Book Review: Wine Wars

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Veseth, Michael. Wine wars : the curse of the Blue Nun, the miracle of Two Buck Chuck, and the revenge of the Terroirists. Rowman & Littlefield, 2011.

When I buy wine at the grocery, I stare at 500 different choices on the “wine wall,” and often walk away without making any purchase at all.   According to economist and wine blogger Mike Veseth, there are more choices for wine than for any other product in the supermarket. In his insightful and amusing new book, Wine Wars, author Veseth explains the complicated world of wine, analyzing its past and predicting its future.

He begins with the wine wall.  Typically, the expensive wines are shelved at the top and the cheap wines at the bottom, as most wine consumers shop by price, usually within a narrow margin. Within the price strata, New World wines are organized by country, then by brand/grape/region.  Old World wines are organized by region, such as Bordeaux and Burgundy.  Wine is complicated, even at the supermarket, but Veseth, a university professor, clarifies the global wine business for the uninitiated.

As an economist, Veseth also teaches about forces that influence the production and consumption of wines, notably the markets of three top importing markets, the UK, Germany and the US.  The industry is changing under globalization, as corporations produce high volumes of inexpensive brand named wines for unsophisticated consumers who look for a consistent affordable product.  Giant wine producers take up much of the wine wall, and garner much of the restaurant business, making it harder for Old World producers to compete.  Gallo has several familiar brands at every price point (Turning Leaf, Barefoot Cellars, Redwood Creek etc) squeezing out small wineries in France and Italy.  Growers in Old World countries worry about the end of their small operations, and the unique quality and character of their wines, which reflect the local soil, climate, culture and traditions.  As consumers, wine enthusiasts worry about wine becoming a homogenous commodity.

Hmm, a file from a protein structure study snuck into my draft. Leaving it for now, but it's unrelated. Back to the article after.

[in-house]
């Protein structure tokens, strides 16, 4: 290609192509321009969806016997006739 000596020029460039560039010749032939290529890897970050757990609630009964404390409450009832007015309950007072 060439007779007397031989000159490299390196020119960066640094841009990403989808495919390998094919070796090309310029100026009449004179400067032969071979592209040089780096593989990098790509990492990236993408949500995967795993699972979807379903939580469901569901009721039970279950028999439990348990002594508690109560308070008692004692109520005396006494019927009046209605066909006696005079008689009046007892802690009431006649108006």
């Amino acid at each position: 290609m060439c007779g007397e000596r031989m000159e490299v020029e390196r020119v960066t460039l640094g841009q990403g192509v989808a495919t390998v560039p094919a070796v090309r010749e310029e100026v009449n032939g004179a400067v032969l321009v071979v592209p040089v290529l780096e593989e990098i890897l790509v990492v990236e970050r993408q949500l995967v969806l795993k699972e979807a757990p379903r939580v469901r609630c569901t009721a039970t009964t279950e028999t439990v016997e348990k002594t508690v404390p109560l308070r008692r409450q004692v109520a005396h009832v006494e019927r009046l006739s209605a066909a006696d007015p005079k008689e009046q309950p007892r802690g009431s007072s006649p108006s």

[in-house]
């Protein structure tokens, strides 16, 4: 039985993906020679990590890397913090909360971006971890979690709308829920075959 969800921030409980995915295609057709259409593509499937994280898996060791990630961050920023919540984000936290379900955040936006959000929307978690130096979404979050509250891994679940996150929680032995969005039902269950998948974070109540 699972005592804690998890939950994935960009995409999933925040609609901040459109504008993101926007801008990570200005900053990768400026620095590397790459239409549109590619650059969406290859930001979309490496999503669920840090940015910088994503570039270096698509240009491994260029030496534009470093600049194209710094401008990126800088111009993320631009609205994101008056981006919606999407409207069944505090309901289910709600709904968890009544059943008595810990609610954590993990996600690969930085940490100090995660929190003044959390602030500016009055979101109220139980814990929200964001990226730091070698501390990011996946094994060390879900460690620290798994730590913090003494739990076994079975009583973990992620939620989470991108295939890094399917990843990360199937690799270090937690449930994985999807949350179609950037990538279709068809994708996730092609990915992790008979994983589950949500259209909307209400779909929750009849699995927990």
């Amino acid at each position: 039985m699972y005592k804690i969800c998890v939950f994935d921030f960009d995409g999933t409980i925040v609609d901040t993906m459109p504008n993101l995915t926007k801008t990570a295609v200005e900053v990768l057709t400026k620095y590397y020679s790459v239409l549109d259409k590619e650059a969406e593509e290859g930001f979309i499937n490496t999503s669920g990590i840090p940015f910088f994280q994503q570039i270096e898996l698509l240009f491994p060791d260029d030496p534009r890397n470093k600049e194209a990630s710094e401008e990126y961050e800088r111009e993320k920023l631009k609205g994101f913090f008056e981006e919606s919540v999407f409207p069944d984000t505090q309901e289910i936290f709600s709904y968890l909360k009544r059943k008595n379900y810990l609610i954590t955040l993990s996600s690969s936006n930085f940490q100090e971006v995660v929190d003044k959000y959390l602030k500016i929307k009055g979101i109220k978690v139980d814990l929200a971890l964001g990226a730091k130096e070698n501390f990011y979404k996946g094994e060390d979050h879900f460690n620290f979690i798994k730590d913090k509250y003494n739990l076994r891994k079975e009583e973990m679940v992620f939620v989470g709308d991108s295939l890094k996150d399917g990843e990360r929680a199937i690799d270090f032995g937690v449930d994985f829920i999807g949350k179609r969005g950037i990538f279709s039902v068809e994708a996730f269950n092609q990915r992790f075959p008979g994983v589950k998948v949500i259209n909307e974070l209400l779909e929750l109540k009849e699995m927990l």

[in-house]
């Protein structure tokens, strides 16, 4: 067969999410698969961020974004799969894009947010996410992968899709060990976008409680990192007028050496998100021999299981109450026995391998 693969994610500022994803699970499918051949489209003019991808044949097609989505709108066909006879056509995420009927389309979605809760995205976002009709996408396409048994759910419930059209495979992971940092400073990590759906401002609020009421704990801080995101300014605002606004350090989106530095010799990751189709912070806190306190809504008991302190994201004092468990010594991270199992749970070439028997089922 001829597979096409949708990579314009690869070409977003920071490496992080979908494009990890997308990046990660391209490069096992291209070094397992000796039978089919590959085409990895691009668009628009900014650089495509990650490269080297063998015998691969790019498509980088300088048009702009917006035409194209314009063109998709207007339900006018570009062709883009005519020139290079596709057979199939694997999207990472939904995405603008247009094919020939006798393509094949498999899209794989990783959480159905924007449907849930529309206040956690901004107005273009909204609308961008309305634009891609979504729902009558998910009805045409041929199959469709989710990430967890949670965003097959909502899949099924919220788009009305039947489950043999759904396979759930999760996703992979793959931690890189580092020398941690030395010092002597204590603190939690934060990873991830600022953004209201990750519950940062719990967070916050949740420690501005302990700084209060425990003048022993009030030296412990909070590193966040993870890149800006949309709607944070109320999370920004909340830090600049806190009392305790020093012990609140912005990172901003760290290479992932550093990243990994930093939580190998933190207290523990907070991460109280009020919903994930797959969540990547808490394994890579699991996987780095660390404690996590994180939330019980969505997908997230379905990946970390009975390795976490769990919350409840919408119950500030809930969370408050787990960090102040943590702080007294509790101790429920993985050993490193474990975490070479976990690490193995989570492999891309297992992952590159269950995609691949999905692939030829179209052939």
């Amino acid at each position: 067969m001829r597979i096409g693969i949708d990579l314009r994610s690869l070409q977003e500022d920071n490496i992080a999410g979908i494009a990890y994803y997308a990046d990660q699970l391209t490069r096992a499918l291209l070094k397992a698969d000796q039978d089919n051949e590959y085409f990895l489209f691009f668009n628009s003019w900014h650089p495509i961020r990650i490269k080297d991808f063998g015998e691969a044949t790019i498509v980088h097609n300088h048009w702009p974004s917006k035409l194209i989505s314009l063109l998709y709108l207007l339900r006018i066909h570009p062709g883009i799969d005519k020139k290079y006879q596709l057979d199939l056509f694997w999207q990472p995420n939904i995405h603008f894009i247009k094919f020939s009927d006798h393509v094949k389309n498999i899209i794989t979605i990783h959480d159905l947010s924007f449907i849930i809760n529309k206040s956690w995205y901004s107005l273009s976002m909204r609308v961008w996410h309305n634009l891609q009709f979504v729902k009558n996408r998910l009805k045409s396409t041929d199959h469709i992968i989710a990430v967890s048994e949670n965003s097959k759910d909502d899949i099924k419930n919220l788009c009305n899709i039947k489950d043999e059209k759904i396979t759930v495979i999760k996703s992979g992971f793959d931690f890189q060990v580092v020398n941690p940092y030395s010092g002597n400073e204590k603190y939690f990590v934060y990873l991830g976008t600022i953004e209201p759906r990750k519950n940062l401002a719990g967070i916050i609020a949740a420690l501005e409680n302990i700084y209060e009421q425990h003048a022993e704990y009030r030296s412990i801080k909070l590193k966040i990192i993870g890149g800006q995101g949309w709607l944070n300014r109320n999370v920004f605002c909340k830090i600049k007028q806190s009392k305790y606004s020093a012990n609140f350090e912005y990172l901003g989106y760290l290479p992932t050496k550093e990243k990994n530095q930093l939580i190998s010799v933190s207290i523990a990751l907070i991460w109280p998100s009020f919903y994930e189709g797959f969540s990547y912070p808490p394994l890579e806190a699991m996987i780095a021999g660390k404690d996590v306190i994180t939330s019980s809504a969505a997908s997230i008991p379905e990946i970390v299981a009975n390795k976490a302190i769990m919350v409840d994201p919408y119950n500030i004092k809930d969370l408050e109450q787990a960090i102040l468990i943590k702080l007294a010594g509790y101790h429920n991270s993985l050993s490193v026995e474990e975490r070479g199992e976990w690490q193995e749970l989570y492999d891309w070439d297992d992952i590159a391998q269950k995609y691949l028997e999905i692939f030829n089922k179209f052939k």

Yet Veseth remains optimistic.  He predicts that in the future more clarity and simplicity will be injected into the wine markets, giving consumers more confidence,  and they in turn will buy more wine.  A consumer who begins by drinking Two Buck Chuck often graduates to more sophisticated tastes.  Globalization will bring more consumers with more choices for everyone.   This rich volume with peppery overtones is the perfect match for anyone wanting to know more about the business of wine.  Recommended.

© Reviewer: Meg Trauner & Ford Library – Fuqua School of Business.
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